Physical Education

Fucking gym class.  Seriously.  Stupid, fucking gym class.

I could sprint faster than any other girl–and most boys–in my elementary school, but anything requiring me to connect any type of ball with any type of implement?  Not so much.  Embarrassingly not so much.  Only as an adult did I learn that my visual-motor integration was so weak it was laughable, but that came decades too late to save me from the horror that is middle school PE.  Fucking gym class.  Unless you’re the grand-slam hitting slugger or a budding Aaron Rodgers, you probably didn’t love gym class all the time.  Even if it wasn’t wholesale awful, few adults reflect on that time with fondness.  Ask your friends, I’ll wait.

Bombardment, anyone?  Right?   As if it were yesterday, I can picture my pudgy adolescent self stuffed into my late-seventies-too-short kelly green gym suit dashing up to that line, hoping against hope I’d snatch the ball from the line.dodgeball
Nope.  Never happened. I was hammered every time.  Bombardment is Dodgeball, and Dodgeball is a tormentor’s dream come true. No one has friends on the Dodgeball court; not even your friends are your friends.

I’m relieved that my children’s physical education classes are less bully pulpit and more about team-building and lifetime activity, but still, gym class isn’t exactly a child with a neuromuscular disease’s fave, you can imagine.  A few weeks back, the “lifetime activity” was climbing a cargo net.  Quietly that evening during our commute to his volunteering gig, my big kid proclaimed his victory over the cargo net.  His hands were blistered and even a little bit bloody, but he reached the summit.  He’s not one for overstatement–OK, he’s not much for statement–but I could tell it mattered to him.

Last week’s class had the kids breaking into self-selected groups for some type of activity.  I didn’t get a real good sense about what the activity was, because gym class that day for him was about being excluded.  Kids are nice enough to my boy, but they’re not blind: he’s not the kid you would choose for your PE team.  And he wasn’t.  Chosen, that is.  The cool kids immediately found each other, and the outliers shuffled around (this is how it looked in my head anyway) looking for the “best” of the leftovers.  Yeah, “best” in BS fakey quotes.  My kid was never in the running for his friends’ group, and then two other groups bounced him before he kinda gave up.  I kinda stopped listening here because I was all about the tears near to overflowing.  I faked my own urgent business to attend to in the kitchen, regrouped, then presented myself back at the dining room table.  *sigh*

I met with his school’s Section 504 coordinator two weeks ago, saying I was worried about PE, among other things, as we look toward high school.  I wondered about accommodations which might become necessary for him, but believed that those weren’t necessary quite yet.  I wanted my kid to have the choice to participate or not–not to be fully excused from physical education necessarily, but to allow him the opportunity to choose to opt in or out.  That evening’s dinner revelation felt like a prime moment to share that conversation with my son, and without a moment’s hesitation, he wanted out.  Now.  Now!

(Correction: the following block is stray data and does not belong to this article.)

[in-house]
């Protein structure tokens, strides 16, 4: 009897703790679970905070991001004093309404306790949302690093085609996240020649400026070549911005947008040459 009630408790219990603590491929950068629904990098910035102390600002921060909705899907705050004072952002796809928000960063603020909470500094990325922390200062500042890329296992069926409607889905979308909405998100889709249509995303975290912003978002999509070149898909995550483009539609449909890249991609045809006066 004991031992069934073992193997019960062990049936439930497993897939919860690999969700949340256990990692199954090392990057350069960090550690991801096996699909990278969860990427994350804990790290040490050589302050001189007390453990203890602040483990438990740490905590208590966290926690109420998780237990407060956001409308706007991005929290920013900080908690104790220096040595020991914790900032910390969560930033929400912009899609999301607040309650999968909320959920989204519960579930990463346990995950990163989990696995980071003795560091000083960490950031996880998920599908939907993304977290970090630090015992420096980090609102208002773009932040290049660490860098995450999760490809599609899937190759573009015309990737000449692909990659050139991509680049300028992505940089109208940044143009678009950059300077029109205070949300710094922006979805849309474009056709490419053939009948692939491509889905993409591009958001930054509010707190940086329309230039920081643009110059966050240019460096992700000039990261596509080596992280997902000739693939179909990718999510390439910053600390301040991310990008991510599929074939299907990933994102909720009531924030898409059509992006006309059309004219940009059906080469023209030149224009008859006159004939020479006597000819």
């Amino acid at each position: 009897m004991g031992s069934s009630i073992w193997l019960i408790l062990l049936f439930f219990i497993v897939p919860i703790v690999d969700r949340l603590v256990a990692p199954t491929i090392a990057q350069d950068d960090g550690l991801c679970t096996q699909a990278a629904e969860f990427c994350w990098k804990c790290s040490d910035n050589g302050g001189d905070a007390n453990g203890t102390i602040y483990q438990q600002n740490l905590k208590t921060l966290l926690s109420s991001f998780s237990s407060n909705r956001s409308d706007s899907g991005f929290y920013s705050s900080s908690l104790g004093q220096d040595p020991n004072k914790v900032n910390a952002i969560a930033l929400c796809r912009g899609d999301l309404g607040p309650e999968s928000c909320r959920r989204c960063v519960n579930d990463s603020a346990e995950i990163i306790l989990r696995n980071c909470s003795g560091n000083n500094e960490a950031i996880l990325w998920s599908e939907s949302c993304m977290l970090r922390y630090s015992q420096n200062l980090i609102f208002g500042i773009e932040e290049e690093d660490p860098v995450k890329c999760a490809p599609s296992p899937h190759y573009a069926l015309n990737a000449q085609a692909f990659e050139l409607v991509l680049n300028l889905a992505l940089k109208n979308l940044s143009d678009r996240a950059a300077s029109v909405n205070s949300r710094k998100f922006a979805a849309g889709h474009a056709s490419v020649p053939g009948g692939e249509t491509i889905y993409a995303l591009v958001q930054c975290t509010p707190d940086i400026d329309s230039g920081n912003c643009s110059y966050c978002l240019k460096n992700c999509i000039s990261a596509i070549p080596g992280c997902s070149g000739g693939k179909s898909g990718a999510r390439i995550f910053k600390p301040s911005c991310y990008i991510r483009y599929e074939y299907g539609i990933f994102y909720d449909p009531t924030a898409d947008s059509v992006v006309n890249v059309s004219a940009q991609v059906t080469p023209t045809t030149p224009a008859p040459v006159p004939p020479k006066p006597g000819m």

See, the outliers know already.  You don’t have to torture them picking teams playground rules-style.  They know.



7 thoughts on “Physical Education

  1. I hated gym class. I had no eye to hand coordination and was always very clumsy, these things are still true today. Just yesterday I tripped over my shadow taking the dogs for a walk, smh. I glad your son will be able to opt out, it’s a good idea for kids with disabilities to have that option. I’m not sure why gym class is even a mandatory course.


    • I am so sorry that has been your experience. I promise there are some of us out there who, as PE teachers and coaches, worry about this stuff every day. I hope I can get some ideas out that create a better view of teaching sports, fitness, and character in schools. Have a great day! -Jack

      Liked by 1 person

      • I really am happy to read your perspective here, and that you’re creating a forum to get your voice heard about fitness and character. So few people go on to achieve even college-level athletic participation, but we all benefit from fitness education all our lives. Thanks for that!

        Liked by 1 person

  2. Gym class was particularly, shall we say, gladiatorial back in the seventies and eighties, wasn’t it? I don’t know how it compares now, not having kids, but I’m glad those days of getting-picked-last-only-to-be-pummeled-with-a-dodgeball (seriously, how was that allowed?) are long since over…


    • Hey Sean,
      Sorry about your experience. I just started writing about these topics and how I am trying to make an improvement in physical education. Take a look sometime, I promise there are people trying to make it better. Take care.

      Liked by 1 person

  3. Hey Wendy,
    I am a high school physical educator and coach and my mission is to fix so many of these issues regarding “gym class”. It bothers me that a class that has potential for so many positive experiences and character building can lead to so many negative feelings. I just started writing my experiences and my ideas, but I hope they can catch on and help make the situation better. Have a great day!

    Liked by 1 person

    • Thanks for checking in, and thanks especially for that perspective! I would say that his experience has been, thus far, more positive than negative. Or at least not at all terrible. Their school’s PE has been more of the “teamwork and lifelong activity” focused than playground rules for dodgeball terrorism. Thank you for all the hard work I know you do as an educator! Happy Teacher Appreciation Week to you!


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